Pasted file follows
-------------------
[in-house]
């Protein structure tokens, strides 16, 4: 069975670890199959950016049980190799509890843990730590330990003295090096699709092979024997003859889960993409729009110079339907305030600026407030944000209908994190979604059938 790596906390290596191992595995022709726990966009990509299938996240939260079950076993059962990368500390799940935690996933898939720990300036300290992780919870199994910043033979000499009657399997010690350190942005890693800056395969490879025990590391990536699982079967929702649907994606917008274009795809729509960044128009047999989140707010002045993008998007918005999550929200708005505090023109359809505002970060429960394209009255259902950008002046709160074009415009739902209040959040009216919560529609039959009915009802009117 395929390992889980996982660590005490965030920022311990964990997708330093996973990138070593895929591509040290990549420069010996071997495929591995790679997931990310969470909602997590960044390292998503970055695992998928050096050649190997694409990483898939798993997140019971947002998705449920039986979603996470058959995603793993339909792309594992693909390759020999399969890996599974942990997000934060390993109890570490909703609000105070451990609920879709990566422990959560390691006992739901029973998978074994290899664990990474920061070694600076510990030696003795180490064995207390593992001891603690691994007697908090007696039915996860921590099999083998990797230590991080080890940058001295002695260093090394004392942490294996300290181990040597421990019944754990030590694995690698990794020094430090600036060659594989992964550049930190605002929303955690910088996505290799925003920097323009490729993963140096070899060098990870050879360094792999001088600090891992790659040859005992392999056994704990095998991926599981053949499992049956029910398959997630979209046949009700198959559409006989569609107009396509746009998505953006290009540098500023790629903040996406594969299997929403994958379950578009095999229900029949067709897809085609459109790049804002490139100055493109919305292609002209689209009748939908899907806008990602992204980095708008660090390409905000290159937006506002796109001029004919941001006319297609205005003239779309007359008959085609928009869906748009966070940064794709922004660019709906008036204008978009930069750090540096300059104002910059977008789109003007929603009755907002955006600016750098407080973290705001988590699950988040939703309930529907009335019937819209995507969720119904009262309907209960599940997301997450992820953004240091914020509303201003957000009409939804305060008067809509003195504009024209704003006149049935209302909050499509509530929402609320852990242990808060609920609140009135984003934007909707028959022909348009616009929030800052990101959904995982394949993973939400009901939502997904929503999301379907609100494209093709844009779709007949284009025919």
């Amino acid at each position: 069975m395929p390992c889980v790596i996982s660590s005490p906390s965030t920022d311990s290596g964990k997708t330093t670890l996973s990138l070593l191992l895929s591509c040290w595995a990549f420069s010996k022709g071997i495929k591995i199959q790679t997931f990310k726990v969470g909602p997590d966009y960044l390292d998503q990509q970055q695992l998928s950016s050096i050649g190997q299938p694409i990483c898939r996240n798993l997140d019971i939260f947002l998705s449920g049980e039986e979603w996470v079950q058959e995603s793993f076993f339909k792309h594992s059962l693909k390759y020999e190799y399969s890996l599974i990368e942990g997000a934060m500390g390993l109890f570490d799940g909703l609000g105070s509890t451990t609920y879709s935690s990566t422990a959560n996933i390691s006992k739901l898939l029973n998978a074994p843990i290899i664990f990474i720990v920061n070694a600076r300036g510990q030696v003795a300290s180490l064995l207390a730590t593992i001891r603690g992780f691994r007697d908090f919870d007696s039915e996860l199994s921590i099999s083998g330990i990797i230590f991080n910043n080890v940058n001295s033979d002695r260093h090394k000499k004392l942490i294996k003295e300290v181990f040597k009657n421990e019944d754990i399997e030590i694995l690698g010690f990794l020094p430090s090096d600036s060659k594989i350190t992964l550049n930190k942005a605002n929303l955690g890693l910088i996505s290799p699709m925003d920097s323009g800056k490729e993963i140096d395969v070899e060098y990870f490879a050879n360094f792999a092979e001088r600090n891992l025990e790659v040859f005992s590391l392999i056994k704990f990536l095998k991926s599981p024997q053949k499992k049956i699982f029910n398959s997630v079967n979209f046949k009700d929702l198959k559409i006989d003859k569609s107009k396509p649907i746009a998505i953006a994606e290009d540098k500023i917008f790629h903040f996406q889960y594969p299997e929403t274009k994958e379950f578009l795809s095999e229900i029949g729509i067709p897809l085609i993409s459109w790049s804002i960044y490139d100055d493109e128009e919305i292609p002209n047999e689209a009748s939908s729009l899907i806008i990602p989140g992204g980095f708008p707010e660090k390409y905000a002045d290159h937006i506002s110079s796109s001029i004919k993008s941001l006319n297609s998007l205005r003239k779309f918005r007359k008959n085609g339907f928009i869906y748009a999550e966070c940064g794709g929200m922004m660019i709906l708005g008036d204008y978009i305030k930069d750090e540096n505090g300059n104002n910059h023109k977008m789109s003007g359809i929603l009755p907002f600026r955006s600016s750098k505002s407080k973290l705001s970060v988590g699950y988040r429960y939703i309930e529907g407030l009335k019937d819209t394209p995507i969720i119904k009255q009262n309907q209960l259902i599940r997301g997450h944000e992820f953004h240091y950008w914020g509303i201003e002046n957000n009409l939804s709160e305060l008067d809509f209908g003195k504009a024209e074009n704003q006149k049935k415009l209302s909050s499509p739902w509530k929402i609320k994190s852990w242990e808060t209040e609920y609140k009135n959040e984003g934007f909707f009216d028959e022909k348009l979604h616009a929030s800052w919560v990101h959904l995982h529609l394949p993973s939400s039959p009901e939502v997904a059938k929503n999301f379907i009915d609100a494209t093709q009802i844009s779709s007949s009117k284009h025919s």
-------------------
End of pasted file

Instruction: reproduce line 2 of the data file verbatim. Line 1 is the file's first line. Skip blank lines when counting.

């Protein structure tokens, strides 16, 4: 069975670890199959950016049980190799509890843990730590330990003295090096699709092979024997003859889960993409729009110079339907305030600026407030944000209908994190979604059938 790596906390290596191992595995022709726990966009990509299938996240939260079950076993059962990368500390799940935690996933898939720990300036300290992780919870199994910043033979000499009657399997010690350190942005890693800056395969490879025990590391990536699982079967929702649907994606917008274009795809729509960044128009047999989140707010002045993008998007918005999550929200708005505090023109359809505002970060429960394209009255259902950008002046709160074009415009739902209040959040009216919560529609039959009915009802009117 395929390992889980996982660590005490965030920022311990964990997708330093996973990138070593895929591509040290990549420069010996071997495929591995790679997931990310969470909602997590960044390292998503970055695992998928050096050649190997694409990483898939798993997140019971947002998705449920039986979603996470058959995603793993339909792309594992693909390759020999399969890996599974942990997000934060390993109890570490909703609000105070451990609920879709990566422990959560390691006992739901029973998978074994290899664990990474920061070694600076510990030696003795180490064995207390593992001891603690691994007697908090007696039915996860921590099999083998990797230590991080080890940058001295002695260093090394004392942490294996300290181990040597421990019944754990030590694995690698990794020094430090600036060659594989992964550049930190605002929303955690910088996505290799925003920097323009490729993963140096070899060098990870050879360094792999001088600090891992790659040859005992392999056994704990095998991926599981053949499992049956029910398959997630979209046949009700198959559409006989569609107009396509746009998505953006290009540098500023790629903040996406594969299997929403994958379950578009095999229900029949067709897809085609459109790049804002490139100055493109919305292609002209689209009748939908899907806008990602992204980095708008660090390409905000290159937006506002796109001029004919941001006319297609205005003239779309007359008959085609928009869906748009966070940064794709922004660019709906008036204008978009930069750090540096300059104002910059977008789109003007929603009755907002955006600016750098407080973290705001988590699950988040939703309930529907009335019937819209995507969720119904009262309907209960599940997301997450992820953004240091914020509303201003957000009409939804305060008067809509003195504009024209704003006149049935209302909050499509509530929402609320852990242990808060609920609140009135984003934007909707028959022909348009616009929030800052990101959904995982394949993973939400009901939502997904929503999301379907609100494209093709844009779709007949284009025919």